noun_Search_345985 Created with Sketch.
0 cart-active Created with Sketch. noun_Search_345985 Created with Sketch.

What to Eat This Week: April, Week 3

By Aimee McNew, Lifestyle writer
April 18, 2021
What to Eat This Week: April, Week 3 image

You probably know that you’re genetically unique, and that you get your DNA from both of your parents. But did you know that mitochondria, the aerobic engines of your cells, have their own DNA—and that, other than in rare exceptions, you inherit this DNA only from your mother?

Your mitochondria play a major role in brain health, affecting your neurotransmitters, mental wellness, cognition, aging, and more.

There are many ways to support cellular health. Eating nutrient-dense foods is a major part of that, but a great diet won’t erase the other needs that your mitochondria have: regular physical activity, stress relief (meditation can be beneficial!), and regular, solid sleep.

While our meal plan this week will provide nutrient-dense foods, you’ll have to take care of the other aspects. Have you ever considered your wellness in terms of something more than just weight loss, inflammation, or digestive health? If you need an additional reason to exercise or get better sleep, remember your mitochondria.

Here’s your meal plan for the week:

Monday

These lean, protein-packed Spicy Buffalo Chicken Meatballs pair nicely with baked sweet potatoes and steamed broccoli for a kid-friendly meal. Make a double batch and freeze them for future easy meals.

What to Eat This Week: April, Week 3 image

Tuesday

Tonight you’ll dig into these savory Herb-Crusted Pork Chops with a side of this Blueberry and Roasted Beet Kale Salad. Use a meat thermometer and remove your chops from the oven as soon as they reach 145ºF, then let them rest for three minutes before serving for the juiciest pork you’ve ever made.


Wednesday

This Thai Red Curry Zoodle Bowl with Shrimp looks complex, but is remarkably simple. If you don’t have a spiralizer or don’t want to mess with zoodles, you can prepare the rest of the dish and serve it over cauliflower rice for an equally delicious meal.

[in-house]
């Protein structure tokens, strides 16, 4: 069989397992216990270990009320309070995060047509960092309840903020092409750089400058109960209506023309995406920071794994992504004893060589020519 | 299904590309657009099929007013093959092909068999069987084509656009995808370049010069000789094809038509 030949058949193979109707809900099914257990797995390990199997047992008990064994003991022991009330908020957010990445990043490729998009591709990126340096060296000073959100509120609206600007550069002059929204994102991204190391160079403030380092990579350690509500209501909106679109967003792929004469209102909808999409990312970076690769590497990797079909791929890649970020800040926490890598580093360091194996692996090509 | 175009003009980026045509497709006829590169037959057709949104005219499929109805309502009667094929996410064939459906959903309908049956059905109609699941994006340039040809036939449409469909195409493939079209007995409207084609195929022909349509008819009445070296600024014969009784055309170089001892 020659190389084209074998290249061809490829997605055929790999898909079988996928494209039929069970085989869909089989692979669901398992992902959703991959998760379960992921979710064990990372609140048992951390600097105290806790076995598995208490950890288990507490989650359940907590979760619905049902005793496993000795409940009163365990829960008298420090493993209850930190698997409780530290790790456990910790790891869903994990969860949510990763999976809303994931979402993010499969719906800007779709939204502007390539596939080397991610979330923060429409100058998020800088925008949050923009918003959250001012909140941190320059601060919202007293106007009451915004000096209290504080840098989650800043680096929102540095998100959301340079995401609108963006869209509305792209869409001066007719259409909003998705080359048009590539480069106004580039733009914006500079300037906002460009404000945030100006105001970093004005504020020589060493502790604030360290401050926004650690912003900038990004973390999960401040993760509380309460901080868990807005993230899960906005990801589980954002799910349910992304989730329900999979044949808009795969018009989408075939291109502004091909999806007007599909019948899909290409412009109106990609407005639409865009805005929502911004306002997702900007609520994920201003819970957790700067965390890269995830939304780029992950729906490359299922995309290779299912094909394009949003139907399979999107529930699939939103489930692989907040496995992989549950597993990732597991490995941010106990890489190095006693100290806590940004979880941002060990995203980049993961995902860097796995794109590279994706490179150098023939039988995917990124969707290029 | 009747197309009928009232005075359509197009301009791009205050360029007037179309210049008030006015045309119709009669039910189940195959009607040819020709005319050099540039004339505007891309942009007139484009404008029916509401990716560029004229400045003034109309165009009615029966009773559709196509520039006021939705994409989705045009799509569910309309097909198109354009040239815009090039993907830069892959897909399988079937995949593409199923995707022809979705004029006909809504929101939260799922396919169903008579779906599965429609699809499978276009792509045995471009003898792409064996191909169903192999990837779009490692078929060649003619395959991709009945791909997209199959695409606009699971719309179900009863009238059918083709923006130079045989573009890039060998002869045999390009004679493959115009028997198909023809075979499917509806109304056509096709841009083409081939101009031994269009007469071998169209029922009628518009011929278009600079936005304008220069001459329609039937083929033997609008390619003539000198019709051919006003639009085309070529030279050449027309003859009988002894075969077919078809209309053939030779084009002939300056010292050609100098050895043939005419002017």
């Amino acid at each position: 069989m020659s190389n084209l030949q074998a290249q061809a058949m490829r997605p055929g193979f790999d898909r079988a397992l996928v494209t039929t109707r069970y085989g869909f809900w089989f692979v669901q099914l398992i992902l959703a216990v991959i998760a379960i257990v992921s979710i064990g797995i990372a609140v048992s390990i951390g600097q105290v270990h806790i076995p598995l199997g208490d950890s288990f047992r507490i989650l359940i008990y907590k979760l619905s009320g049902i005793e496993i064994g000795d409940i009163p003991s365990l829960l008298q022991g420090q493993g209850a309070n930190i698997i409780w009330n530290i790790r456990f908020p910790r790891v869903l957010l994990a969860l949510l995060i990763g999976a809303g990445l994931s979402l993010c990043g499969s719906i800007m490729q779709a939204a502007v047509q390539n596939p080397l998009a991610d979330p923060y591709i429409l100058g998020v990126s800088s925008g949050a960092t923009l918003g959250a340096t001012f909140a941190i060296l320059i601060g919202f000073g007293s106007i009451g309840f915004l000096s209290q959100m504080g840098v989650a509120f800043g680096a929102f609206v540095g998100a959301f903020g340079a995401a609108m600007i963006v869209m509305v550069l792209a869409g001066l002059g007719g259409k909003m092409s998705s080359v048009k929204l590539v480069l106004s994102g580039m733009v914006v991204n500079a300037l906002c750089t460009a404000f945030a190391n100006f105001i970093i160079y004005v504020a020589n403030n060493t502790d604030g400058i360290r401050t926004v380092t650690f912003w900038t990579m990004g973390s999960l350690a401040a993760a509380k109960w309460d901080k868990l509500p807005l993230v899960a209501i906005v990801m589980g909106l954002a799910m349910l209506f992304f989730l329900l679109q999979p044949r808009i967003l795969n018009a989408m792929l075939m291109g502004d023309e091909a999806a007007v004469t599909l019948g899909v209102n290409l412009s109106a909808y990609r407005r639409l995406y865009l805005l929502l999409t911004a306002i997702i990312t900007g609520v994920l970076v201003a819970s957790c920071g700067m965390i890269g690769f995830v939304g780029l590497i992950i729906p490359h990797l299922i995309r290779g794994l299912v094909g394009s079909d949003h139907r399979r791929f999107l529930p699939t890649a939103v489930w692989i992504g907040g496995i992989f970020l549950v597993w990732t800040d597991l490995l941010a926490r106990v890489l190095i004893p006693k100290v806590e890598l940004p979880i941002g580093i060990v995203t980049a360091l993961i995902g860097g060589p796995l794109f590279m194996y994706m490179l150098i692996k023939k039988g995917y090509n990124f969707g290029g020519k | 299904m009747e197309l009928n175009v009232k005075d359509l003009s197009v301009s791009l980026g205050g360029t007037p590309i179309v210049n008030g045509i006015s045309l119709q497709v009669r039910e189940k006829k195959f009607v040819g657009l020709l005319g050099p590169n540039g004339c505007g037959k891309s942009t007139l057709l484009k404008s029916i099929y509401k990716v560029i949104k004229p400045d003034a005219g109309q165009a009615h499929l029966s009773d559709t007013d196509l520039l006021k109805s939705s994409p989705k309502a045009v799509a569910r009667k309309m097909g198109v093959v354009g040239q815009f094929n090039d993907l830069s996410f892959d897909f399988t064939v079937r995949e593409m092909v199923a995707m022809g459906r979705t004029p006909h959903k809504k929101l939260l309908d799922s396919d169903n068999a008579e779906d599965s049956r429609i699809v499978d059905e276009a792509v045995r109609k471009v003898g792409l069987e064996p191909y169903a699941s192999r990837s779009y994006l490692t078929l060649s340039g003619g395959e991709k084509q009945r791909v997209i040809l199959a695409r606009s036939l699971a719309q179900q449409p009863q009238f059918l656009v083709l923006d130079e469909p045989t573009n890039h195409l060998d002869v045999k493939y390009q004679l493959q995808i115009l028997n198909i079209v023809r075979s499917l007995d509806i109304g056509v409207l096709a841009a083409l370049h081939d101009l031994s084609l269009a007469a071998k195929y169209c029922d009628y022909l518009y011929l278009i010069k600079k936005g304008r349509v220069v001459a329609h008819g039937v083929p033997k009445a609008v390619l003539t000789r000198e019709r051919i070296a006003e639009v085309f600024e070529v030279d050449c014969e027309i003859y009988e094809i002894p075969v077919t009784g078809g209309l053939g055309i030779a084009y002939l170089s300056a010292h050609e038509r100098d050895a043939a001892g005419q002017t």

What to Eat This Week: April, Week 3 image

Thursday

This set-it-and-forget-it Slow Cooker Paleo Taco Soup is perfect for those long days when you don’t feel like cooking. Prep extra for workday lunches or Saturday's leftovers day!

What to Eat This Week: April, Week 3 image

Friday

Believe it or not, these St. Louis Style Slow Cooked Ribs are as healthy as they are tasty. This cut of ribs is one of the richest dietary sources of vitamin K2, which can help keep diseases at bay. Plus, they’ll make tomorrow’s leftover day delightful (if there are any leftovers). For a picnic-perfect side to go with it, try roasting and chilling Brussels sprouts, then toss with black pepper, oregano, and avocado oil as a Paleo alternative to potato salad.

What to Eat This Week: April, Week 3 image

Saturday

Leftovers day!

What to Eat This Week: April, Week 3 image

Sunday

It doesn’t get much better than a weekend brunch when these Flourless Banana Pancakes are on the menu. Top with your favorite berries and shredded coconut, and you won’t even miss the maple syrup.

What to Eat This Week: April, Week 3 image
What to Eat This Week: April, Week 2
By Aimee McNew
What to Eat This Week: April, Week 3 image

Even More Articles For You

Circadian Rhythm & Late-Night Eating – An Ancestral Perspective
Check out our latest blog on circadian rhythm & late-night eating. Browse The Paleo Diet® blog for the latest Paleo Diet news, recipes, tips & more!
By Dr. Marc Bubbs
Q&A: Are Saturated Fats Good For You?
Are there healthy saturated fats like in sweet potatoes or yams?
By Maelán Fontes, M.S.
The Role Of Insulin Resistance In The Development Of Myopia
We are reviewing the subject of etiology of myopia, and we are planning a large epidemiological study in Colombia to be performed next year, including 5340
By Loren Cordain, Ph.D.
Paleo Leadership
 
Trevor Connor
Trevor Connor

Dr. Loren Cordain’s final graduate student, Trevor Connor, M.S., brings more than a decade of nutrition and physiology expertise to spearhead the new Paleo Diet team.

Mark J Smith
Dr. Mark J. Smith

One of the original members of the Paleo movement, Mark J. Smith, Ph.D., has spent nearly 30 years advocating for the benefits of Paleo nutrition.

Nell Stephenson
Nell Stephenson

Ironman athlete, mom, author, and nutrition blogger Nell Stephenson has been an influential member of the Paleo movement for over a decade.

Loren Cordain
Dr. Loren Cordain

As a professor at Colorado State University, Dr. Loren Cordain developed The Paleo Diet® through decades of research and collaboration with fellow scientists around the world.